Gently makes the case that everyone should follow their bliss.

EENY UP ABOVE

There’s no place like home, but you can still make room for adventure.

Sisters Eeny, Meeny, and Miney Mole live companionably in their deep, dark hole. All feel safe in this atmosphere that’s always the same. Older sisters Meeny and Miney don’t ever want to leave, but the much-younger Eeny also loves the world Up Above. Both Meeny and Miney worry about Eeny’s trips Up Above and warn her of the possible dangers; the worst of all are “humans.” This makes Eeny wary but does not deter her. She brings a shovel and pail when she makes her explorations Up Above, and learns tidbits about life there from new friends Worm, Cat, Snake, and Centipede. One day, Something large with five wriggly parts comes down over her head. It smells of dirt and digging. She is frightened but reminds herself that “some moles are content in their old holes. But some moles are not me.” The feeling of Something’s paw is soft and comforting and new. Like Spring. There are some holes in this story; in particular, children will wonder just why Eeny always totes shovel and pail but hardly ever seems to use them. But Brown’s soft illustrations echo Beatrix Potter’s in both delicacy and whimsy, and Yolen’s story of bravery justified should put a smile in readers’ hearts. (This book was reviewed digitally.)

Gently makes the case that everyone should follow their bliss. (Picture book. 4-7)

Pub Date: Oct. 5, 2021

ISBN: 978-1-62371-865-7

Page Count: 32

Publisher: Crocodile/Interlink

Review Posted Online: July 14, 2021

Kirkus Reviews Issue: Aug. 1, 2021

Did you like this book?

No Comments Yet

PIRATES DON'T TAKE BATHS

Echoes of Runaway Bunny color this exchange between a bath-averse piglet and his patient mother. Using a strategy that would probably be a nonstarter in real life, the mother deflects her stubborn offspring’s string of bath-free occupational conceits with appeals to reason: “Pirates NEVER EVER take baths!” “Pirates don’t get seasick either. But you do.” “Yeesh. I’m an astronaut, okay?” “Well, it is hard to bathe in zero gravity. It’s hard to poop and pee in zero gravity too!” And so on, until Mom’s enticing promise of treasure in the deep sea persuades her little Treasure Hunter to take a dive. Chunky figures surrounded by lots of bright white space in Segal’s minimally detailed watercolors keep the visuals as simple as the plotline. The language isn’t quite as basic, though, and as it rendered entirely in dialogue—Mother Pig’s lines are italicized—adult readers will have to work hard at their vocal characterizations for it to make any sense. Moreover, younger audiences (any audiences, come to that) may wonder what the piggy’s watery closing “EUREKA!!!” is all about too. Not particularly persuasive, but this might coax a few young porkers to get their trotters into the tub. (Picture book. 4-6)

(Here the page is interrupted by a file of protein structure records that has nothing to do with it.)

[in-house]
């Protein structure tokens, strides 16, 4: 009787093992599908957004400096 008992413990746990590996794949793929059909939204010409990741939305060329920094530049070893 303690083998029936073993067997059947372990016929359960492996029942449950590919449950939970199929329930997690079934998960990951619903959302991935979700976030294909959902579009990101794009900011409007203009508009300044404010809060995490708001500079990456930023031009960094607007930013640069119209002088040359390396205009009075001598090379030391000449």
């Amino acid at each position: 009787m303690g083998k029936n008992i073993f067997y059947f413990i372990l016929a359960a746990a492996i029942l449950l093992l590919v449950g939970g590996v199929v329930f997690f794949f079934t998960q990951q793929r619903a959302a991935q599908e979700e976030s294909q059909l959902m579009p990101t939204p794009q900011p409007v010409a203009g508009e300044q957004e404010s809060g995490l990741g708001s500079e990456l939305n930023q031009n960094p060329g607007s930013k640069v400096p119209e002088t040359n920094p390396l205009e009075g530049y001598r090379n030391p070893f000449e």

Pub Date: March 1, 2011

ISBN: 978-0-399-25425-3

Page Count: 32

Publisher: Philomel

Review Posted Online: Jan. 26, 2011

Kirkus Reviews Issue: Feb. 1, 2011

Did you like this book?

No Comments Yet

This warm family story is a splendid showcase for the combined talents of Medina, a Pura Belpré award winner, and Dominguez,...

MANGO, ABUELA, AND ME

Abuela is coming to stay with Mia and her parents. But how will they communicate if Mia speaks little Spanish and Abuela, little English? Could it be that a parrot named Mango is the solution?

The measured, evocative text describes how Mia’s español is not good enough to tell Abuela the things a grandmother should know. And Abuela’s English is too poquito to tell Mia all the stories a granddaughter wants to hear. Mia sets out to teach her Abuela English. A red feather Abuela has brought with her to remind her of a wild parrot that roosted in her mango trees back home gives Mia an idea. She and her mother buy a parrot they name Mango. And as Abuela and Mia teach Mango, and each other, to speak both Spanish and English, their “mouths [fill] with things to say.” The accompanying illustrations are charmingly executed in ink, gouache, and marker, “with a sprinkling of digital magic.” They depict a cheery urban neighborhood and a comfortable, small apartment. Readers from multigenerational immigrant families will recognize the all-too-familiar language barrier. They will also cheer for the warm and loving relationship between Abuela and Mia, which is evident in both text and illustrations even as the characters struggle to understand each other. A Spanish-language edition, Mango, Abuela, y yo, gracefully translated by Teresa Mlawer, publishes simultaneously.

This warm family story is a splendid showcase for the combined talents of Medina, a Pura Belpré award winner, and Dominguez, an honoree. (Picture book. 4-7)

Pub Date: Aug. 25, 2015

ISBN: 978-0-7636-6900-3

Page Count: 32

Publisher: Candlewick

Review Posted Online: April 15, 2015

Kirkus Reviews Issue: May 1, 2015

Did you like this book?

more